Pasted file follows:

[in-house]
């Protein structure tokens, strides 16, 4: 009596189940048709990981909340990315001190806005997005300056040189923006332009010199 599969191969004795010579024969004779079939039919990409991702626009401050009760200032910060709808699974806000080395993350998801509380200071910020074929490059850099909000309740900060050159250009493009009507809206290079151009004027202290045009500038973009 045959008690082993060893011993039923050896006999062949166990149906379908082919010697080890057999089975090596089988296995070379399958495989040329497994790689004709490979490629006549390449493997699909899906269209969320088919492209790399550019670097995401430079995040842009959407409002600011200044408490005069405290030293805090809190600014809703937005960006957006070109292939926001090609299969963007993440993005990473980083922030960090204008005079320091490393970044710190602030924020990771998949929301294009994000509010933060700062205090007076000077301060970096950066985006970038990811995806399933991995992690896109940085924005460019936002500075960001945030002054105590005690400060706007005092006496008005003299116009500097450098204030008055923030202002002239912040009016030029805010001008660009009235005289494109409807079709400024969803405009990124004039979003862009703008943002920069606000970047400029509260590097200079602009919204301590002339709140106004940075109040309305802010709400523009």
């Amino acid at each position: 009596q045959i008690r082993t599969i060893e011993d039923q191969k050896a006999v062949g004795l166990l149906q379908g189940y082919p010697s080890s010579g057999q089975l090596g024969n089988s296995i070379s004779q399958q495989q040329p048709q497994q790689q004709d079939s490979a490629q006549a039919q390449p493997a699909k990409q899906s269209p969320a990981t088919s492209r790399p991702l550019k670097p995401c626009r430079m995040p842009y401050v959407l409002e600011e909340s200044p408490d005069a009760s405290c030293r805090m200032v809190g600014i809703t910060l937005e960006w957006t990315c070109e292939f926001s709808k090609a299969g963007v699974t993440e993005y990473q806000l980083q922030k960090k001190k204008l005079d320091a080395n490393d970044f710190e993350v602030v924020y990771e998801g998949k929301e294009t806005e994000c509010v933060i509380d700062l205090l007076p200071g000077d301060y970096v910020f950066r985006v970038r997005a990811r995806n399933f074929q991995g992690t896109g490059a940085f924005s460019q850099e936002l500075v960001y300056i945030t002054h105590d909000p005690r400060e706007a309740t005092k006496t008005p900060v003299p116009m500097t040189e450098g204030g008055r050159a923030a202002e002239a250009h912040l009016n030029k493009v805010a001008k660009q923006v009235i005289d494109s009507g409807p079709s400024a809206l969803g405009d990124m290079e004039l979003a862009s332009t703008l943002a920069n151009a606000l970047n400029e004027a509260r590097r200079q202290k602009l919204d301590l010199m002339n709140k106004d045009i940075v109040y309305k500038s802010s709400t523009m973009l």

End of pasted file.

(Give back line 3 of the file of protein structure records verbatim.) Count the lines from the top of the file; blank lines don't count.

């Amino acid at each position: 009596q045959i008690r082993t599969i060893e011993d039923q191969k050896a006999v062949g004795l166990l149906q379908g189940y082919p010697s080890s010579g057999q089975l090596g024969n089988s296995i070379s004779q399958q495989q040329p048709q497994q790689q004709d079939s490979a490629q006549a039919q390449p493997a699909k990409q899906s269209p969320a990981t088919s492209r790399p991702l550019k670097p995401c626009r430079m995040p842009y401050v959407l409002e600011e909340s200044p408490d005069a009760s405290c030293r805090m200032v809190g600014i809703t910060l937005e960006w957006t990315c070109e292939f926001s709808k090609a299969g963007v699974t993440e993005y990473q806000l980083q922030k960090k001190k204008l005079d320091a080395n490393d970044f710190e993350v602030v924020y990771e998801g998949k929301e294009t806005e994000c509010v933060i509380d700062l205090l007076p200071g000077d301060y970096v910020f950066r985006v970038r997005a990811r995806n399933f074929q991995g992690t896109g490059a940085f924005s460019q850099e936002l500075v960001y300056i945030t002054h105590d909000p005690r400060e706007a309740t005092k006496t008005p900060v003299p116009m500097t040189e450098g204030g008055r050159a923030a202002e002239a250009h912040l009016n030029k493009v805010a001008k660009q923006v009235i005289d494109s009507g409807p079709s400024a809206l969803g405009d990124m290079e004039l979003a862009s332009t703008l943002a920069n151009a606000l970047n400029e004027a509260r590097r200079q202290k602009l919204d301590l010199m002339n709140k106004d045009i940075v109040y309305k500038s802010s709400t523009m973009l």